Iran said Tuesday it was seeking the release of all Iranian prisoners held in the U.S. amid talks in Vienna meant to bring Tehran and Washington back into the nuclear deal between Iran and world powers.
Cabinet spokesman Ali Rabiei also hinted that another exchange of prisoners between Iran and America was possible, saying that “the idea of a swap of prisoners has always been on the agenda" and adding they should be released because of “humane concerns.”
Rabiei did not offer details on how many Iranians are held in the U.S. and claimed that releasing their names could harm them. However, he said, “their number is bigger than that of American prisoners in Iran.”
In 2019, a prisoner exchange saw Iran free a Chinese-American scholar from Princeton who had been held for three years on widely criticized espionage charges. At the time, Tehran said American authorities were holding about 20 Iranian nationals in jail.
Iran has at times expressed readiness for prisoner swaps with the U.S. When they do take place, the exchanges are seen as rare diplomatic breakthroughs between Tehran and Washington.
On Tuesday, Rabiei said Iranian judiciary has also voiced “readiness” for a swap. His remarks marked the second statement by Iranian officials on a possible prisoner release in less than two weeks.
Iran’s Foreign Ministry spokesman Saeed Khatibzadeh last week made comments suggesting Tehran hopes to swing a major prisoner swap as part of ongoing negotiations in Vienna. A similar swap accompanied the 2015 nuclear deal with world powers.
Iranian media have in recent days identified seven Iranians in U.S. custody by name while the U.S. regularly asks Iran to release American prisoners, including Siamak and Baquer Namazi, who are serving 10-year prison sentences on spying charges.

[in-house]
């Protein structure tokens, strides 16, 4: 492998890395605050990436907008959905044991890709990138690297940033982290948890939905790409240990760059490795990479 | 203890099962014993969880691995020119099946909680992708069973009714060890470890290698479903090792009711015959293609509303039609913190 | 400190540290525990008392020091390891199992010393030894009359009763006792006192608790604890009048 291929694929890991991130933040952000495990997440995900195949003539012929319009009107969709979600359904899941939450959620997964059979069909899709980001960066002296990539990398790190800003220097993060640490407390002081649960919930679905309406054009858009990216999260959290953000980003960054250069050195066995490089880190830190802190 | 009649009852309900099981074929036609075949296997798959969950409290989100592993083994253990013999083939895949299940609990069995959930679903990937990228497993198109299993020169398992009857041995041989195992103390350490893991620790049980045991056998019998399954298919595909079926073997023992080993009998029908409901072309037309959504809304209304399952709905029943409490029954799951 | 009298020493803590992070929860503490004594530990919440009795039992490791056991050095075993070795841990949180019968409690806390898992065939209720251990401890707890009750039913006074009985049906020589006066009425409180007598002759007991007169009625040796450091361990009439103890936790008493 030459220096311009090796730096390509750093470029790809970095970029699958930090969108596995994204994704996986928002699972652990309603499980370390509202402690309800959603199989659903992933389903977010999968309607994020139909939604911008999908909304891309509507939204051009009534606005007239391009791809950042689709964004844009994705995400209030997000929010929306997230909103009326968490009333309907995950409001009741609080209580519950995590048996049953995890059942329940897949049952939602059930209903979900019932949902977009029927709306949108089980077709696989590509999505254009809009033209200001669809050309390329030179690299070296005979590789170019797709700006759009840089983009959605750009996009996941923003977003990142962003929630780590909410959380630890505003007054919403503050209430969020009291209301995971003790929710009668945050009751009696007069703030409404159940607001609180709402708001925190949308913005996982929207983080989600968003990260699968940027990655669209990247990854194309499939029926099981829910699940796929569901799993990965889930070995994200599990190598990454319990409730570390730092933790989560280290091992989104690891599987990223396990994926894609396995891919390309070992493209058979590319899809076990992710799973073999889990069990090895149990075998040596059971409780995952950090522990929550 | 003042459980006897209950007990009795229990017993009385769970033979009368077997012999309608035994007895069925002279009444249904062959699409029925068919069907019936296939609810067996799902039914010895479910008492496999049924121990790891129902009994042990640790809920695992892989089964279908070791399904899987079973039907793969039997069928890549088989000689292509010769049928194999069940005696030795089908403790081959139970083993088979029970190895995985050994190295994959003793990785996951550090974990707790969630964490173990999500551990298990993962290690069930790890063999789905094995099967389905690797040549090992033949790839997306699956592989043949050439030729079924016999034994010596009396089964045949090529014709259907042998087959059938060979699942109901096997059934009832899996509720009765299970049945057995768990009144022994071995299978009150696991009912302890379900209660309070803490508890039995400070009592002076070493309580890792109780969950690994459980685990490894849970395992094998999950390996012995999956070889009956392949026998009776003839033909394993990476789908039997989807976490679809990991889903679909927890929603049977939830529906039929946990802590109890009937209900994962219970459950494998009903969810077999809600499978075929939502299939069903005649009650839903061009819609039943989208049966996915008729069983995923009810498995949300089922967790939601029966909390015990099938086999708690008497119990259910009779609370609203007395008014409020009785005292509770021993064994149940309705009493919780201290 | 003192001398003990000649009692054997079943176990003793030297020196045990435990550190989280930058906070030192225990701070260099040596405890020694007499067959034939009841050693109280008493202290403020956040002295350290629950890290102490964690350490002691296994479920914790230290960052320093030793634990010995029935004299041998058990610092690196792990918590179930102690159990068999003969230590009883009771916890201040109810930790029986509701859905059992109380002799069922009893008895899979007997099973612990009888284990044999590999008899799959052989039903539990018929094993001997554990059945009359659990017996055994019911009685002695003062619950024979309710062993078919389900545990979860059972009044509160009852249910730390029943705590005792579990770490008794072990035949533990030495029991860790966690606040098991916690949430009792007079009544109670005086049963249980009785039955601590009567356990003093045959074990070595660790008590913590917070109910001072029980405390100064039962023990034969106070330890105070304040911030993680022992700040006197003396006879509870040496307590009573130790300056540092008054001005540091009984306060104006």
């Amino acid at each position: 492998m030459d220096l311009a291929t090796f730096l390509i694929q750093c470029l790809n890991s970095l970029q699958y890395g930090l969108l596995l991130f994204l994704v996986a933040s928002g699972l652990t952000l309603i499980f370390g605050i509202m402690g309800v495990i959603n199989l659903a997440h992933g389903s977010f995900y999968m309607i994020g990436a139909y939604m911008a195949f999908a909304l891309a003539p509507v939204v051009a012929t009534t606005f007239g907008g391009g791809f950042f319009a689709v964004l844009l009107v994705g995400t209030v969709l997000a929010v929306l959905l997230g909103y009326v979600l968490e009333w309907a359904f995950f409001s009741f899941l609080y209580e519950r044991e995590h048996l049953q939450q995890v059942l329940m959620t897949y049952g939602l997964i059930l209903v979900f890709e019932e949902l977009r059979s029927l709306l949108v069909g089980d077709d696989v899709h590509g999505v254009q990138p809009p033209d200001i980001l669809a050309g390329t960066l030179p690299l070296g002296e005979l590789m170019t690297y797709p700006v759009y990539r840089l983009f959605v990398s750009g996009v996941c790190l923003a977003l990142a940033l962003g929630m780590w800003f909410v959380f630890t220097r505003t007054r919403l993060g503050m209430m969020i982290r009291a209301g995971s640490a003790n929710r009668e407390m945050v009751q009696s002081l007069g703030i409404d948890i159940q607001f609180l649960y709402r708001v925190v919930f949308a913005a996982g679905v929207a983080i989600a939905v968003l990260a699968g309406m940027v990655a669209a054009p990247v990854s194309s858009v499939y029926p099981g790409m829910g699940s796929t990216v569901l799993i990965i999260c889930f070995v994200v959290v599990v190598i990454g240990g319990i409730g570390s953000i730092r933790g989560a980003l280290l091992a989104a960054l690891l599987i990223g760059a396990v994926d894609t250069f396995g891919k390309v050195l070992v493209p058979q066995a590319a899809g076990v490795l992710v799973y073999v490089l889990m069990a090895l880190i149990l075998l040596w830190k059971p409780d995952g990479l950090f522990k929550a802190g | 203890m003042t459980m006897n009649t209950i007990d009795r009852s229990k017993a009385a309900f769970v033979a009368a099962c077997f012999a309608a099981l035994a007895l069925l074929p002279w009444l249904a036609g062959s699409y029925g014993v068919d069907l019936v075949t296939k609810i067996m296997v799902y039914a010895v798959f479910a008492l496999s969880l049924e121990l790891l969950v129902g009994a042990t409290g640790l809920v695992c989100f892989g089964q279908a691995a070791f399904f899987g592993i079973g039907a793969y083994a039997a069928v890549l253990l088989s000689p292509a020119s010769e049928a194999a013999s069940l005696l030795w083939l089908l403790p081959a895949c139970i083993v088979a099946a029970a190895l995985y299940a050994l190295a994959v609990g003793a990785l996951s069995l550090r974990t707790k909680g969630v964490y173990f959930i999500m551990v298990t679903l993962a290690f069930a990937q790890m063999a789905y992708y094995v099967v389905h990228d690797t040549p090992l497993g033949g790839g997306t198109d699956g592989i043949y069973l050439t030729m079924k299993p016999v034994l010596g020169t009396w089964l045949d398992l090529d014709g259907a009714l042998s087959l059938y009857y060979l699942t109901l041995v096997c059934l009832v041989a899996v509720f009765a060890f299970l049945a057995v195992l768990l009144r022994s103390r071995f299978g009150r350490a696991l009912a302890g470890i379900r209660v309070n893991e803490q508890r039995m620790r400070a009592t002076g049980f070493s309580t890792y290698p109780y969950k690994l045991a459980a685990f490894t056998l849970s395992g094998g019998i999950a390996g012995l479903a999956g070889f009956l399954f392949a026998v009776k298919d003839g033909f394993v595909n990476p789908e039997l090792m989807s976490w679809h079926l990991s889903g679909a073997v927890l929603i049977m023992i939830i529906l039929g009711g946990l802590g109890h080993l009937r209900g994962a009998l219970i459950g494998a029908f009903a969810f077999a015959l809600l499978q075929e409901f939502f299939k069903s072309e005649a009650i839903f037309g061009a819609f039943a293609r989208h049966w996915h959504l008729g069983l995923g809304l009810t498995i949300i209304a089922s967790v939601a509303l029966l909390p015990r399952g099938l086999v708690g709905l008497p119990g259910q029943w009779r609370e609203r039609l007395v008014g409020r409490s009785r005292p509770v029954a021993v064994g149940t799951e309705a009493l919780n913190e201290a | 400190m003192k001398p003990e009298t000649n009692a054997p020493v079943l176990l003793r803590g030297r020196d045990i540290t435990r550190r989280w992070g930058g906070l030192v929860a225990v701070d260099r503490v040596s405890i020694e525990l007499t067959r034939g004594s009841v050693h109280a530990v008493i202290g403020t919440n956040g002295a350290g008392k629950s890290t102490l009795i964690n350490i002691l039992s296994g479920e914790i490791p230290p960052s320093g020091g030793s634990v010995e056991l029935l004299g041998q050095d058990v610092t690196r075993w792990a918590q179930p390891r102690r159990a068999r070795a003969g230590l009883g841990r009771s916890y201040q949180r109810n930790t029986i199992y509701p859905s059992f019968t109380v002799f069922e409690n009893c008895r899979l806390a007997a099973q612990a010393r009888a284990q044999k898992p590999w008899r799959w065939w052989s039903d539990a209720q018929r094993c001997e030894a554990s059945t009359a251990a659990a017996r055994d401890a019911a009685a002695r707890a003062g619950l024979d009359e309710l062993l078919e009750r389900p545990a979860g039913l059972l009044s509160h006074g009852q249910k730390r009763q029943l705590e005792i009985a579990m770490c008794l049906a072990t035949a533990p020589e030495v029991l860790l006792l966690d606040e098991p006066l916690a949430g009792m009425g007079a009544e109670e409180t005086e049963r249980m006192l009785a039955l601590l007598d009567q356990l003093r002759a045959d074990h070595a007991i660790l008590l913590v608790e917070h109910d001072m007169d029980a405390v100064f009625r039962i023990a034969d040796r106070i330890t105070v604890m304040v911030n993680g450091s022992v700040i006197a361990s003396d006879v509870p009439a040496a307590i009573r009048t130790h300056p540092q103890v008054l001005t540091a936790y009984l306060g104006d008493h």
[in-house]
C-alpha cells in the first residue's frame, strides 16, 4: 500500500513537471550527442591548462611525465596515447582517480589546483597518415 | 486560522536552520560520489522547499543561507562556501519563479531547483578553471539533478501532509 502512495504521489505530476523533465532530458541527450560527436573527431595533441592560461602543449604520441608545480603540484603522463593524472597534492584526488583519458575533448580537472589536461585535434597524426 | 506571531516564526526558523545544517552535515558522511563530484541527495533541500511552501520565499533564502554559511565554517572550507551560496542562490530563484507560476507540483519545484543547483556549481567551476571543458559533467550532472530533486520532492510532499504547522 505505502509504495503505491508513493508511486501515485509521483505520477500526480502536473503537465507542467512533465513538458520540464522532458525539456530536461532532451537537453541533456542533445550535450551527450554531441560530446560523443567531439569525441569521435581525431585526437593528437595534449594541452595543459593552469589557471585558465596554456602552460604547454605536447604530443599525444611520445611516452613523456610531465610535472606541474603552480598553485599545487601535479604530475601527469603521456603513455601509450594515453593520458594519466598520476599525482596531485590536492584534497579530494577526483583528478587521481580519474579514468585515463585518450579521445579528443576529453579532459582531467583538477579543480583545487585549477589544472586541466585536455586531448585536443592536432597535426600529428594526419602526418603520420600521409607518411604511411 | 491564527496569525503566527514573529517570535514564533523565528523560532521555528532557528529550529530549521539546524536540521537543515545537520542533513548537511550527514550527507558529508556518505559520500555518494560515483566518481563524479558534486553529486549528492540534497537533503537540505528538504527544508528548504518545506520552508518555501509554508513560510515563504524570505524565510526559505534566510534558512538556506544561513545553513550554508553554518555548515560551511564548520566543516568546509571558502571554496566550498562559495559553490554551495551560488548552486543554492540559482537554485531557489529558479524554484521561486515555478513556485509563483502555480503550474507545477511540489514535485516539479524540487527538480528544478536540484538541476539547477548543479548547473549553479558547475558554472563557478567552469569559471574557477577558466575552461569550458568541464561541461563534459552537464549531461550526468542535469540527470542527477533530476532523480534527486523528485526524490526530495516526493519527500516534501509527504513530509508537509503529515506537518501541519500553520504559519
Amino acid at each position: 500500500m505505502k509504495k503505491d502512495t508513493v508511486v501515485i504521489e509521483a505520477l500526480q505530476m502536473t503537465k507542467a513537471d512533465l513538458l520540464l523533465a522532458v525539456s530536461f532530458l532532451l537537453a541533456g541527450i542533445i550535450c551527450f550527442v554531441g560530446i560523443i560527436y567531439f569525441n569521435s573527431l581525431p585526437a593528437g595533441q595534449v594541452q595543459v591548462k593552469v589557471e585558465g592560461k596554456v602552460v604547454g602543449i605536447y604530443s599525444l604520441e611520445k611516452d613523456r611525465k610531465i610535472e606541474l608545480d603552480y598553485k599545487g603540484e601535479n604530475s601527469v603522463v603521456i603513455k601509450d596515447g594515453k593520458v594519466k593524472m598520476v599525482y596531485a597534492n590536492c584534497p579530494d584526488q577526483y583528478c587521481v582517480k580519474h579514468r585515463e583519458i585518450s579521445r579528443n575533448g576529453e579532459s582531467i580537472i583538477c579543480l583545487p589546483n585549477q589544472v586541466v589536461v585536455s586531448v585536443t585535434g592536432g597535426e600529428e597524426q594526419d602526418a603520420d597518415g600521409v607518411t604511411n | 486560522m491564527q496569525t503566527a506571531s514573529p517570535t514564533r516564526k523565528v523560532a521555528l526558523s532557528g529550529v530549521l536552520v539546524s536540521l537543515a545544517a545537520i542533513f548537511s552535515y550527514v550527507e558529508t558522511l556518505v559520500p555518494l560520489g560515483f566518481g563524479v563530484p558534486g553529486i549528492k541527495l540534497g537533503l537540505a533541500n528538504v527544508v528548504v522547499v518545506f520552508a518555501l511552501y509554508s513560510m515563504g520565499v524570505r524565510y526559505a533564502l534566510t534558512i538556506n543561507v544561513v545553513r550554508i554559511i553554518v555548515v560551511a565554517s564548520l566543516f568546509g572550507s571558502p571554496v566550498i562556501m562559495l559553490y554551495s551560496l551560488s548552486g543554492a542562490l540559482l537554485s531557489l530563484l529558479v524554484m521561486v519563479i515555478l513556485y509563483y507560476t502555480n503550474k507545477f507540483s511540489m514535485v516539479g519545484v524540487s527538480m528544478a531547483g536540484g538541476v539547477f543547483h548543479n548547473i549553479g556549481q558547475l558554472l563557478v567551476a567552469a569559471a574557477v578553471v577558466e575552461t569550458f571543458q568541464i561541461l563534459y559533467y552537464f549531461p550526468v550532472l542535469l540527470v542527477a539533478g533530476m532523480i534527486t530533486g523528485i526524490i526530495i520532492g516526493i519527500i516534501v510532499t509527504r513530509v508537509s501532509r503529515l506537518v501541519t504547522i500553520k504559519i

Siamak Namazi, a 46-year-old businessman who promoted closer ties between Iran and the West, was arrested in October 2015. His 81-year-old father Baquer, a former UNICEF representative who served as governor of Iran’s oil-rich Khuzestan province under the U.S.-backed shah, was arrested in February 2016, apparently drawn to Iran over fears about his incarcerated son.
Also among Americans held in Iran is environmentalist Morad Tahbaz, an Iranian with U.S. and British citizenship also initially sentenced to 10 years in prison.
There are other Western nationals in Iranian custody, including Nazanin Zaghari-Ratcliffe, a British-Iranian woman who after serving a five year prison sentence on spying charges has how been sentenced to a sixth year in prison or spreading “propaganda against the system” for participating in a protest in front of the Iranian Embassy in London in 2009.
Iran does not recognize dual nationalities, meaning those detained cannot receive consular assistance. The two Namazis, like other dual nationals, faced secret charges in closed-door hearings in Iran’s Revolutionary Court, which handles cases involving alleged attempts to overthrow the government.
As nuclear talks are about to get underway Tuesday in Vienna following a brief break, Tehran has been insisting that the U.S. lift all sanctions imposed under then-President Donald Trump after he pulled America out of the nuclear deal, including those not related to its nuclear program.
Meanwhile, Washington has said Iran needs to comply with all restrictions imposed under the deal. In response to Trump’s withdrawal, Iran has gradually violated the terms of the accord, including limits on uranium enrichment.
Washington has not been at the table for the Vienna talks, but an American delegation is in the Austrian capital and representatives of the other powers have been shuttling between it and the Iranian delegation. sabotage at Iran's Natanz nuclear facility.